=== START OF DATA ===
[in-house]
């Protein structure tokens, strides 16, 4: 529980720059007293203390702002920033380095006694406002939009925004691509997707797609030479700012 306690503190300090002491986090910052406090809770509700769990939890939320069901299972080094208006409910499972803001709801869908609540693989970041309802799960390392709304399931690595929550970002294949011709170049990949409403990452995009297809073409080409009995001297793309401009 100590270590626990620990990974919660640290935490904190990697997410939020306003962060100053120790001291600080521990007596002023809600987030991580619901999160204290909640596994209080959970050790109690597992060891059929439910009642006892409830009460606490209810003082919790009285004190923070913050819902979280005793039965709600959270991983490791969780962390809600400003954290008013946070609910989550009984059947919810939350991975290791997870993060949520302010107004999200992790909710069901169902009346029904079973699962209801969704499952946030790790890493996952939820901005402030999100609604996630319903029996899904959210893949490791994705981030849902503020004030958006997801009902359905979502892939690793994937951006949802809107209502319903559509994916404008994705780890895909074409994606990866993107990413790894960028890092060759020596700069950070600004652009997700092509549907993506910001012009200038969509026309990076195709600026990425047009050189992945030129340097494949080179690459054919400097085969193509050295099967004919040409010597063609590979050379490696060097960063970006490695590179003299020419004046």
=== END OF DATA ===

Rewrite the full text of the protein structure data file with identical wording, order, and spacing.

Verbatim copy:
[in-house]
């Protein structure tokens, strides 16, 4: 529980720059007293203390702002920033380095006694406002939009925004691509997707797609030479700012 306690503190300090002491986090910052406090809770509700769990939890939320069901299972080094208006409910499972803001709801869908609540693989970041309802799960390392709304399931690595929550970002294949011709170049990949409403990452995009297809073409080409009995001297793309401009 100590270590626990620990990974919660640290935490904190990697997410939020306003962060100053120790001291600080521990007596002023809600987030991580619901999160204290909640596994209080959970050790109690597992060891059929439910009642006892409830009460606490209810003082919790009285004190923070913050819902979280005793039965709600959270991983490791969780962390809600400003954290008013946070609910989550009984059947919810939350991975290791997870993060949520302010107004999200992790909710069901169902009346029904079973699962209801969704499952946030790790890493996952939820901005402030999100609604996630319903029996899904959210893949490791994705981030849902503020004030958006997801009902359905979502892939690793994937951006949802809107209502319903559509994916404008994705780890895909074409994606990866993107990413790894960028890092060759020596700069950070600004652009997700092509549907993506910001012009200038969509026309990076195709600026990425047009050189992945030129340097494949080179690459054919400097085969193509050295099967004919040409010597063609590979050379490696060097960063970006490695590179003299020419004046």